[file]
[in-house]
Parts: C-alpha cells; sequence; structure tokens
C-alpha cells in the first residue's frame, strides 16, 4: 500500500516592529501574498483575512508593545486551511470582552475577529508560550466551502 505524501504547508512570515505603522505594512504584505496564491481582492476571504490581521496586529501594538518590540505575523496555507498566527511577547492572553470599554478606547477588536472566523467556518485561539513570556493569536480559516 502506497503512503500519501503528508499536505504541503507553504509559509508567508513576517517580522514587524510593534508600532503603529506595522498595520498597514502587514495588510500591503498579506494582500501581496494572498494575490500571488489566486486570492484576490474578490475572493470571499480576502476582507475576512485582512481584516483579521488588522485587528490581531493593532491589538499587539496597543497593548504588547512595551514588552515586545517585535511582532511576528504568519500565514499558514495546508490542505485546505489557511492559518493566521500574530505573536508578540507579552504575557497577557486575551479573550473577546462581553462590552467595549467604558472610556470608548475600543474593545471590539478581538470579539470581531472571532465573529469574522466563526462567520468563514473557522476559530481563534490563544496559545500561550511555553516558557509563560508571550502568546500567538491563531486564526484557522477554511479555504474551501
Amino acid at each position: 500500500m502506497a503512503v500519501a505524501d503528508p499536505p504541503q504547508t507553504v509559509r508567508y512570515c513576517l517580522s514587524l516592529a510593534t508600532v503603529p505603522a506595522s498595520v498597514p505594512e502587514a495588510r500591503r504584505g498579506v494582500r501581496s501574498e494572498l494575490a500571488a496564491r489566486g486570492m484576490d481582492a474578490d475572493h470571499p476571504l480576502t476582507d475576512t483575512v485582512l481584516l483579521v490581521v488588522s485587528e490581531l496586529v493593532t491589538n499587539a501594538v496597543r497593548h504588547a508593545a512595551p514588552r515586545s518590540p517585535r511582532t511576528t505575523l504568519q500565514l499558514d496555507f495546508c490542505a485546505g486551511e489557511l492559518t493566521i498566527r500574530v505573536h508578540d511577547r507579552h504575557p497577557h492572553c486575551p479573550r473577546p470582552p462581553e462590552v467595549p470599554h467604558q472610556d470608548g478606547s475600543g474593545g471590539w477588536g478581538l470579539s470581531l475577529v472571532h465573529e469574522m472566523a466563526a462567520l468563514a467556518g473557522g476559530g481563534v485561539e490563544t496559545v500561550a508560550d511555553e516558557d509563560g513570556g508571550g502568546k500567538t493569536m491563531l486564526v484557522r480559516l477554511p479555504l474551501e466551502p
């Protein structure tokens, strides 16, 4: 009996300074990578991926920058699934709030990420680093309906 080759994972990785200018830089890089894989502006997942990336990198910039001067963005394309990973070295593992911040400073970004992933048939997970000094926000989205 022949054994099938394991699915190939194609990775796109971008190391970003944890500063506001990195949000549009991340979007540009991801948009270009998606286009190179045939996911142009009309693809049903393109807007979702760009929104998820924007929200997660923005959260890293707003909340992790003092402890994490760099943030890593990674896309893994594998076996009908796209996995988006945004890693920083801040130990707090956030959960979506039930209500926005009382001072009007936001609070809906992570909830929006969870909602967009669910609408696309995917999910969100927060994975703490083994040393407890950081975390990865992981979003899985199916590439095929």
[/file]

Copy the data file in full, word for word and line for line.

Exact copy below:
[in-house]
Parts: C-alpha cells; sequence; structure tokens
C-alpha cells in the first residue's frame, strides 16, 4: 500500500516592529501574498483575512508593545486551511470582552475577529508560550466551502 505524501504547508512570515505603522505594512504584505496564491481582492476571504490581521496586529501594538518590540505575523496555507498566527511577547492572553470599554478606547477588536472566523467556518485561539513570556493569536480559516 502506497503512503500519501503528508499536505504541503507553504509559509508567508513576517517580522514587524510593534508600532503603529506595522498595520498597514502587514495588510500591503498579506494582500501581496494572498494575490500571488489566486486570492484576490474578490475572493470571499480576502476582507475576512485582512481584516483579521488588522485587528490581531493593532491589538499587539496597543497593548504588547512595551514588552515586545517585535511582532511576528504568519500565514499558514495546508490542505485546505489557511492559518493566521500574530505573536508578540507579552504575557497577557486575551479573550473577546462581553462590552467595549467604558472610556470608548475600543474593545471590539478581538470579539470581531472571532465573529469574522466563526462567520468563514473557522476559530481563534490563544496559545500561550511555553516558557509563560508571550502568546500567538491563531486564526484557522477554511479555504474551501
Amino acid at each position: 500500500m502506497a503512503v500519501a505524501d503528508p499536505p504541503q504547508t507553504v509559509r508567508y512570515c513576517l517580522s514587524l516592529a510593534t508600532v503603529p505603522a506595522s498595520v498597514p505594512e502587514a495588510r500591503r504584505g498579506v494582500r501581496s501574498e494572498l494575490a500571488a496564491r489566486g486570492m484576490d481582492a474578490d475572493h470571499p476571504l480576502t476582507d475576512t483575512v485582512l481584516l483579521v490581521v488588522s485587528e490581531l496586529v493593532t491589538n499587539a501594538v496597543r497593548h504588547a508593545a512595551p514588552r515586545s518590540p517585535r511582532t511576528t505575523l504568519q500565514l499558514d496555507f495546508c490542505a485546505g486551511e489557511l492559518t493566521i498566527r500574530v505573536h508578540d511577547r507579552h504575557p497577557h492572553c486575551p479573550r473577546p470582552p462581553e462590552v467595549p470599554h467604558q472610556d470608548g478606547s475600543g474593545g471590539w477588536g478581538l470579539s470581531l475577529v472571532h465573529e469574522m472566523a466563526a462567520l468563514a467556518g473557522g476559530g481563534v485561539e490563544t496559545v500561550a508560550d511555553e516558557d509563560g513570556g508571550g502568546k500567538t493569536m491563531l486564526v484557522r480559516l477554511p479555504l474551501e466551502p
């Protein structure tokens, strides 16, 4: 009996300074990578991926920058699934709030990420680093309906 080759994972990785200018830089890089894989502006997942990336990198910039001067963005394309990973070295593992911040400073970004992933048939997970000094926000989205 022949054994099938394991699915190939194609990775796109971008190391970003944890500063506001990195949000549009991340979007540009991801948009270009998606286009190179045939996911142009009309693809049903393109807007979702760009929104998820924007929200997660923005959260890293707003909340992790003092402890994490760099943030890593990674896309893994594998076996009908796209996995988006945004890693920083801040130990707090956030959960979506039930209500926005009382001072009007936001609070809906992570909830929006969870909602967009669910609408696309995917999910969100927060994975703490083994040393407890950081975390990865992981979003899985199916590439095929």